The second season of the Canadian sketch comedy cult hit Kids in the Hall finds the already politely, downright preciously anarchic quintet attempting to push the limits of how much fun, exactly, can be poked at middle-class mediocrity without becoming self-righteous. Indeed, one of their most memorable skits from the season (“Comfortable”) almost builds its entire premise on the group’s sense of disbelief at how unbelievably easy it is to destroy sacred cows. In it, two married couples are spending their post-dinner bonding time preparing for an hour or so of meaningless, self-censored conversation and belt loosening. But when one (Scott) undoes his belt with the intent of grinding his bi-curious hips into the choad of his neighbor’s wife (Kevin), the group laughs it off and revels in their ability to remain unfazed by what would be considered behavioral lapses of judgment if they weren’t “among friends.” It all goes swimmingly until the air of confession prods the other wife (Mark) to tell the game couple that she hated the lamp they gave her for Christmas and told them she broke it when she really snuck it into the trash. This blow lands below the belt in the realm of middlebrow interior design commoditization, and thus the evening comes to a swift conclusion. (Also from this same school of skits equating cheeky insouciance with malice is the immortal Simon and Hecubus—who are gate-keepers of Hell with shows at 1, 3, and 5—displaying their wondrous world of “pure unnatural Eeeee-vil”…which mostly consists of spoiling the ends of mystery movies and refusing to cooperate for card tricks.) The Kids were perhaps truly reaching their stride here (even if some of the jabs at single thirtysomething women seem a little more unforgiving than usual), and they can credit their success to their willingness to craft sketch comedy that has the veneer of topicality, but the subversive instinct to aim less at the “drug culture and sexism” advertised on the back cover of their second DVD release and more for the act of satire itself. Which ultimately resulted in some of the show’s greatest successes (a spot-on, noir parody of Pretty Woman in which the hooker never acquiesces to a stable homestead and, after being married to her white knight for 50 years, asks her husband for the millions he owes her in hand-jobs and finger-fucks, as well as overage charges for rubber equipment) as well as some of their rare misfires (the “Phone” episode, which is rather baldly lifted from the structural playbook of Monty Python, who I clearly was too harsh on in my review of the previous season).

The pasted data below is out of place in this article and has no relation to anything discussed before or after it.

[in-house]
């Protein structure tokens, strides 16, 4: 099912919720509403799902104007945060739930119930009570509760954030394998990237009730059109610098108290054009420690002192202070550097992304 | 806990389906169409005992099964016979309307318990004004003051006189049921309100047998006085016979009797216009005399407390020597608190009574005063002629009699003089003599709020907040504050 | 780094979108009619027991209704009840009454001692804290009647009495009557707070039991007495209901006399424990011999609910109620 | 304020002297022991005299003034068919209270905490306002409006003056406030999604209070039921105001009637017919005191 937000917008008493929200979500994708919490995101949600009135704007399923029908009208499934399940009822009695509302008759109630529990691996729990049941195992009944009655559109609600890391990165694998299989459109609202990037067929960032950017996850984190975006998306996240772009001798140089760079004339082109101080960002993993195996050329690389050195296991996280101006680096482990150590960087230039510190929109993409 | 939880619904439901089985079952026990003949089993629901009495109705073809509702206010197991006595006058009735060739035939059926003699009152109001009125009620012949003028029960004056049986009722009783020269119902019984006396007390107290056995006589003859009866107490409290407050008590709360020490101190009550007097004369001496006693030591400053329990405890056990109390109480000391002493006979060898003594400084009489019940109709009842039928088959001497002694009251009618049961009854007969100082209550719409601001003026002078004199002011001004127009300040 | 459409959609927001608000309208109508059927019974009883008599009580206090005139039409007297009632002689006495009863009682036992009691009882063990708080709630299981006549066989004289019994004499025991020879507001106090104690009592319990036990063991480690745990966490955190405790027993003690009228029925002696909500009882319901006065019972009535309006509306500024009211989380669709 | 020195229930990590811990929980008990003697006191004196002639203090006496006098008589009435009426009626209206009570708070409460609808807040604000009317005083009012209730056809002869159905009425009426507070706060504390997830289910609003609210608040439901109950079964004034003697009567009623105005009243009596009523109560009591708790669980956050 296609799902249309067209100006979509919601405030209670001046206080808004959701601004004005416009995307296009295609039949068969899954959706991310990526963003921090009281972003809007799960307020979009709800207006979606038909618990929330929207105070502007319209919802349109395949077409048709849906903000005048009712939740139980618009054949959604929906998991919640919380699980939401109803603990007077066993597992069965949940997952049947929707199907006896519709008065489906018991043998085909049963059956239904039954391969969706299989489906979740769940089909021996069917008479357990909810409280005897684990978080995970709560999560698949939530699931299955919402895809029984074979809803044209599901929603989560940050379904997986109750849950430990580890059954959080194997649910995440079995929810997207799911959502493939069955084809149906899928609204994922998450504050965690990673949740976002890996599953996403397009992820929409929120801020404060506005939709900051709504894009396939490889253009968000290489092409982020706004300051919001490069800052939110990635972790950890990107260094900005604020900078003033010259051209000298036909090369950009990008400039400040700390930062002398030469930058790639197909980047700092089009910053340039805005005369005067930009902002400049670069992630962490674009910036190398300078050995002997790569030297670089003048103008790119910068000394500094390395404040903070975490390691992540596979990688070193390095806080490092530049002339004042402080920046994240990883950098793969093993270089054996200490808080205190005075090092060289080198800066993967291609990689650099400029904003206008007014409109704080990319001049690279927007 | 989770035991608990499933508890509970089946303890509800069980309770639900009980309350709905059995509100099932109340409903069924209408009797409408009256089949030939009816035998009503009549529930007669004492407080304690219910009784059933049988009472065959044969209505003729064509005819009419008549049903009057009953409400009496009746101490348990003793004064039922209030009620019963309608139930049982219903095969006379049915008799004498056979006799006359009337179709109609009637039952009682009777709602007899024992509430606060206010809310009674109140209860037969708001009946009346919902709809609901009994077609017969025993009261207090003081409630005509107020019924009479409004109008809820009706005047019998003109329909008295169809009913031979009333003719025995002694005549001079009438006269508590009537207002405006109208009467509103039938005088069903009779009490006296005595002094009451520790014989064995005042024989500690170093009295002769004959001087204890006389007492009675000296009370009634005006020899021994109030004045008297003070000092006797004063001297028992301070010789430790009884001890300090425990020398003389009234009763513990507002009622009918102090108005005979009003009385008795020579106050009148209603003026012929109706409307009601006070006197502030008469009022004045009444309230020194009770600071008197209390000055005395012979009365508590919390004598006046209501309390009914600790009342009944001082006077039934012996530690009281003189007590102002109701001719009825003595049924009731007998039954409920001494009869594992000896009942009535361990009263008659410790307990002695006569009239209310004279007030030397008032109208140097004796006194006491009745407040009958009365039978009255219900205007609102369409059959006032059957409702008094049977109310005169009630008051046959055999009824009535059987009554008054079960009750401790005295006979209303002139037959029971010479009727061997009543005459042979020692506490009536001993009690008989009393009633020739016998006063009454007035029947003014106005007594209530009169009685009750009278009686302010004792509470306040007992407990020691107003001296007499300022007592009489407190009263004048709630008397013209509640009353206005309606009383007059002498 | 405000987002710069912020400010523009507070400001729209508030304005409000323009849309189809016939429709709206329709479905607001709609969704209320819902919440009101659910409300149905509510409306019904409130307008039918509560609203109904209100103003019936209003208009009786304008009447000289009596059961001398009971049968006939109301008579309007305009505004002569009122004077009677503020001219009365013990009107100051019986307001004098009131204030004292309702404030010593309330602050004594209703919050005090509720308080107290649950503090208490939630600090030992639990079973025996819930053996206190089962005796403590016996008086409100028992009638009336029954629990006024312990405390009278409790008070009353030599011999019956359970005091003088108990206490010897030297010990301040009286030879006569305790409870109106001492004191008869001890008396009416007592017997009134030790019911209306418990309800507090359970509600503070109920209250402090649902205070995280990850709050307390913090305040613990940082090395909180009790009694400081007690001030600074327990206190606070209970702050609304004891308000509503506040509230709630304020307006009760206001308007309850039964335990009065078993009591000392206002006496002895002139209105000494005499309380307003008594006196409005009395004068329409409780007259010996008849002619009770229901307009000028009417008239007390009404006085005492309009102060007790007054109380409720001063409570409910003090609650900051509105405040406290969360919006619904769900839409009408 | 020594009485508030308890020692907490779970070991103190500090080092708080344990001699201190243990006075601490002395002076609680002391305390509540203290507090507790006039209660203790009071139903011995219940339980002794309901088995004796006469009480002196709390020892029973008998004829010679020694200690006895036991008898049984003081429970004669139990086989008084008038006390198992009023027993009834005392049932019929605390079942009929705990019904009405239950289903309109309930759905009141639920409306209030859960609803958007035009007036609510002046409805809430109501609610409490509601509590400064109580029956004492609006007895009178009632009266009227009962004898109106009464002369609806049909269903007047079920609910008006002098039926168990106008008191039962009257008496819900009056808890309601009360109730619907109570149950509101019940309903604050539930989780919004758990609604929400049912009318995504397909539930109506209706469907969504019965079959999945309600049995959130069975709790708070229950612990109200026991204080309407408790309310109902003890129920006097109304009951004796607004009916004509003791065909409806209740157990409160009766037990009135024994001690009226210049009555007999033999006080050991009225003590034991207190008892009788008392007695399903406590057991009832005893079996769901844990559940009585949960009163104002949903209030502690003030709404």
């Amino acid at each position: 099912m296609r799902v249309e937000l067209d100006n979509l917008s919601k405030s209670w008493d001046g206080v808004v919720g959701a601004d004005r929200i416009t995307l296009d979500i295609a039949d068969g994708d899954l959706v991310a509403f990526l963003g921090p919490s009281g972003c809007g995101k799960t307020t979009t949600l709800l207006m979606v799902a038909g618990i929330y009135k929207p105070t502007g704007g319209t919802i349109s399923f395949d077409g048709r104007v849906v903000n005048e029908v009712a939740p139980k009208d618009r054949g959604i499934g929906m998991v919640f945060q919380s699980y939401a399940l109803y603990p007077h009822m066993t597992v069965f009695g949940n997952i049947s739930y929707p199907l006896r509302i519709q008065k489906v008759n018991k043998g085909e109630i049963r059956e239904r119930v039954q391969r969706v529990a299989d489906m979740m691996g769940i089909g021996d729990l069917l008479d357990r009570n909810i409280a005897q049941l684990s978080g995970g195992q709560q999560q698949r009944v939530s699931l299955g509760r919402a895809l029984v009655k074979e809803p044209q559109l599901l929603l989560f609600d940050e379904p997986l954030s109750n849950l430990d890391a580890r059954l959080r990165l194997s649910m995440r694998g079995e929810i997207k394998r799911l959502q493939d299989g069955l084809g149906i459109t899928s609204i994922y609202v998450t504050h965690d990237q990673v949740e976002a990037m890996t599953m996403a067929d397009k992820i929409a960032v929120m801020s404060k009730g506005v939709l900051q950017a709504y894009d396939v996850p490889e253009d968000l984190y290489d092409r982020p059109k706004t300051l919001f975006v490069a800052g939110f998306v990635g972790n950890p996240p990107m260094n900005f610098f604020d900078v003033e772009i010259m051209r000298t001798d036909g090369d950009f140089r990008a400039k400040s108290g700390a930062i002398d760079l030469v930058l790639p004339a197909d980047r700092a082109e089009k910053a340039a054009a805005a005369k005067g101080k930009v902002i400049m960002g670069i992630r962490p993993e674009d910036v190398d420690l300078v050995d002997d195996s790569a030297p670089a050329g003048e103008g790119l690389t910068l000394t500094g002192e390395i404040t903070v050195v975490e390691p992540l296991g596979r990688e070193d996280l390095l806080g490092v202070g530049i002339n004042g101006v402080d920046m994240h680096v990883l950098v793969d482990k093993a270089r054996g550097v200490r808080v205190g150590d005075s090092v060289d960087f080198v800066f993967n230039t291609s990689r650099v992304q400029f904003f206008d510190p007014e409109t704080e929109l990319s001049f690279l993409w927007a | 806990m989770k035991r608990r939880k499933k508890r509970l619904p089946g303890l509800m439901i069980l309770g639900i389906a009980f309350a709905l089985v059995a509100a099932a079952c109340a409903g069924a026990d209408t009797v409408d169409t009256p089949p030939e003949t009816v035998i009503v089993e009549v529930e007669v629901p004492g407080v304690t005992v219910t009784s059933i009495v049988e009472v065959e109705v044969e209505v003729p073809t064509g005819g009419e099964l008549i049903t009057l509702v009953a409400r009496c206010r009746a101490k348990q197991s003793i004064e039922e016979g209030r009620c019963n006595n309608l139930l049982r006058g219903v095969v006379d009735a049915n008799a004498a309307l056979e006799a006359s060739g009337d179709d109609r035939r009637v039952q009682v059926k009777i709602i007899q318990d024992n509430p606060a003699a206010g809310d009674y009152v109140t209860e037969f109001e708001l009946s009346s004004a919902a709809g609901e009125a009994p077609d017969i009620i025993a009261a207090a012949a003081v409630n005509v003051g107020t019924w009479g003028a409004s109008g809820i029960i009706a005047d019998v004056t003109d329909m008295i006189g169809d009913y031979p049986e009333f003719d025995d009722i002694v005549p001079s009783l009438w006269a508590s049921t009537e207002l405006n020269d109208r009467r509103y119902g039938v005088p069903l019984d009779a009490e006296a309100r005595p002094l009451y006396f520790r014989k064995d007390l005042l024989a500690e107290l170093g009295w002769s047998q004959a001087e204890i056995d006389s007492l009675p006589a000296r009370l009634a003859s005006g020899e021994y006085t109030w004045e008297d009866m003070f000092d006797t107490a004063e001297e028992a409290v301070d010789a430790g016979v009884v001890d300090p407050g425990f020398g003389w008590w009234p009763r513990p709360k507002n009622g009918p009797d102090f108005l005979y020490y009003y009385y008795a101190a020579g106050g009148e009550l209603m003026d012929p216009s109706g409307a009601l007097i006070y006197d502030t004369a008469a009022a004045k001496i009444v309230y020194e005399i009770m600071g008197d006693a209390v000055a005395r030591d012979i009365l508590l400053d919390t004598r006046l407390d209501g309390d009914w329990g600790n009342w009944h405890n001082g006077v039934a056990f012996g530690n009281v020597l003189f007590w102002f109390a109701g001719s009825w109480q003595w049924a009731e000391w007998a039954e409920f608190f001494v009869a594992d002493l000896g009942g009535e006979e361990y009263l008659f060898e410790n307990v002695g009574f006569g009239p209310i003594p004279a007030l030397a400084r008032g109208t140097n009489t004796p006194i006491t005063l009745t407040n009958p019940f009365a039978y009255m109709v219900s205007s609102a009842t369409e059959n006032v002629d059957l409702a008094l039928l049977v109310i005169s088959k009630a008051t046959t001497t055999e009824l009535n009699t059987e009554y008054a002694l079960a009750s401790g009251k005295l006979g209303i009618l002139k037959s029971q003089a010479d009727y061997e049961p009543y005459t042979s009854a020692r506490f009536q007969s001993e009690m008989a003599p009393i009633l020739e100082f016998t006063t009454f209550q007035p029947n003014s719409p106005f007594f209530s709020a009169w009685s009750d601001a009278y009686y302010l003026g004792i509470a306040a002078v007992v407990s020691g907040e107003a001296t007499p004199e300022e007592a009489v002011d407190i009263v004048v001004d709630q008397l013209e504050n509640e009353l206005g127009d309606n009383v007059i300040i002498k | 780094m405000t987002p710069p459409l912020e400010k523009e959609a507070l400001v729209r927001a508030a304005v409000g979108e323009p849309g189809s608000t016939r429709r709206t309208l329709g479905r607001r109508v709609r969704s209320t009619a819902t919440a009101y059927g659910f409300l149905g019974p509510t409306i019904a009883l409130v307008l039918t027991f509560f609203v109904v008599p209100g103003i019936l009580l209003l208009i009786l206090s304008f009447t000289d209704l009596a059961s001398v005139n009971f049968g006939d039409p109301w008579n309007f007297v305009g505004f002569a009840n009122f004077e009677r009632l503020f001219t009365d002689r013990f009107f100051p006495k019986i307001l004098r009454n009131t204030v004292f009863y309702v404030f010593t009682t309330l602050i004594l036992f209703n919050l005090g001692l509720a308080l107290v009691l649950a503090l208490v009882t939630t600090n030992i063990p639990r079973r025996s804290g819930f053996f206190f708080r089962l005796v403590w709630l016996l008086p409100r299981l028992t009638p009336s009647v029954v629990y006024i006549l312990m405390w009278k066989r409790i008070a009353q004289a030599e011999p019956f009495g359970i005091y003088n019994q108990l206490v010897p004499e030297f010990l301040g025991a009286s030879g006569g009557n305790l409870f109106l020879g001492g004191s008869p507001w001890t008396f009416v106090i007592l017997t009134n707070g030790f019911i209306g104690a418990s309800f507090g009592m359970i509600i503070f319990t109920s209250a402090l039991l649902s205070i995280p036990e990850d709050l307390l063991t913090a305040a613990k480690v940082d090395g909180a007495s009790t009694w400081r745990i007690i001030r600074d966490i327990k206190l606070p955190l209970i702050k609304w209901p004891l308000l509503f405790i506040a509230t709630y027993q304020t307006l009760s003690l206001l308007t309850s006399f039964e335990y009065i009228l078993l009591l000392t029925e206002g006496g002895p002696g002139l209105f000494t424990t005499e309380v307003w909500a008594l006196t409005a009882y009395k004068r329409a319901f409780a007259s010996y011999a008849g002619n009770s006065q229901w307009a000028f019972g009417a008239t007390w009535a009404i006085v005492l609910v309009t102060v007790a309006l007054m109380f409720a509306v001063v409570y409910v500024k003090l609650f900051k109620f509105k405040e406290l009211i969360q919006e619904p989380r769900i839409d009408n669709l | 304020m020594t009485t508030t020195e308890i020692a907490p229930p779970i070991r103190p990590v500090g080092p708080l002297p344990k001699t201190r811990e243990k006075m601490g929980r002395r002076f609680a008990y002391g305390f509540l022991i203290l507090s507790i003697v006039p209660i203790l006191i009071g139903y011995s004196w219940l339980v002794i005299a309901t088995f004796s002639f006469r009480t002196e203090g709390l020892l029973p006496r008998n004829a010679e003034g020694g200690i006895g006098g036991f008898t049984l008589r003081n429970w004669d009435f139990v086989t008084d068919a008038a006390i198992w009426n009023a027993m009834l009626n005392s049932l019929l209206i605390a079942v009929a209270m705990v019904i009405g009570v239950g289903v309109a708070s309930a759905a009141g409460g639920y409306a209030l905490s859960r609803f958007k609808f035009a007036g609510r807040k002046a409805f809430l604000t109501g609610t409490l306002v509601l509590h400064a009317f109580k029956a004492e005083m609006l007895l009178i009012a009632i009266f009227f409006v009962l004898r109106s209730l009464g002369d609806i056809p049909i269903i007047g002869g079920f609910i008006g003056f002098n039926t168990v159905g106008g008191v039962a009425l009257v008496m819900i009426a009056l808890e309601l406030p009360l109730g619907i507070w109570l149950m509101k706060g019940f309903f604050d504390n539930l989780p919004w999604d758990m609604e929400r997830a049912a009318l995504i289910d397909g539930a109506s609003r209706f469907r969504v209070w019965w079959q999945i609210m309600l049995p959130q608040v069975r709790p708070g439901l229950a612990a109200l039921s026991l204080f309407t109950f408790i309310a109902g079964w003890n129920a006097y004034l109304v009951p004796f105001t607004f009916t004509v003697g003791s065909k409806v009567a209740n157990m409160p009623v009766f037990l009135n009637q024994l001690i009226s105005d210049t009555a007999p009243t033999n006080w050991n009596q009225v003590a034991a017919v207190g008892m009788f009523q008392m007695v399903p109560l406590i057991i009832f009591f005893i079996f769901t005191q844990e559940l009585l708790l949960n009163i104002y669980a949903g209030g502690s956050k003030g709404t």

I was probably also a bit too harsh on the quality of the transfers last time around. They'll do, pricks.
Again, the bonus fourth disc in the box is composed of docs, selected skits with cast commentary, and videotaped performances from their pre-television sketch comedy days at the Rivoli Theater. The second part of An Oral History is only 15 minutes this time around (as opposed to forty), and covers their ability to play women "straight" and their ability to coax crew member and big-time bear Paul Bellini to submit to a contest whereby viewers could call in for a chance to touch his furry tub-tum. The "best of" compilations reveal that the cast mainly recorded tracks for the entire projected DVD series in one sitting, and like the season itself, their chat-tracks show the group spunky is as spunky does. The only complaint: clearly they (and by "they," I mean the straight ones) don't understand that the complex, emotive, and hysterical "Hazy Movie" is the thrilling culmination of Scott's drama queen aspirations. Or maybe they do, I can't quite remember.
"I'm sorry. I'd love to be of assistance to you, but I'm afraid I speak no English."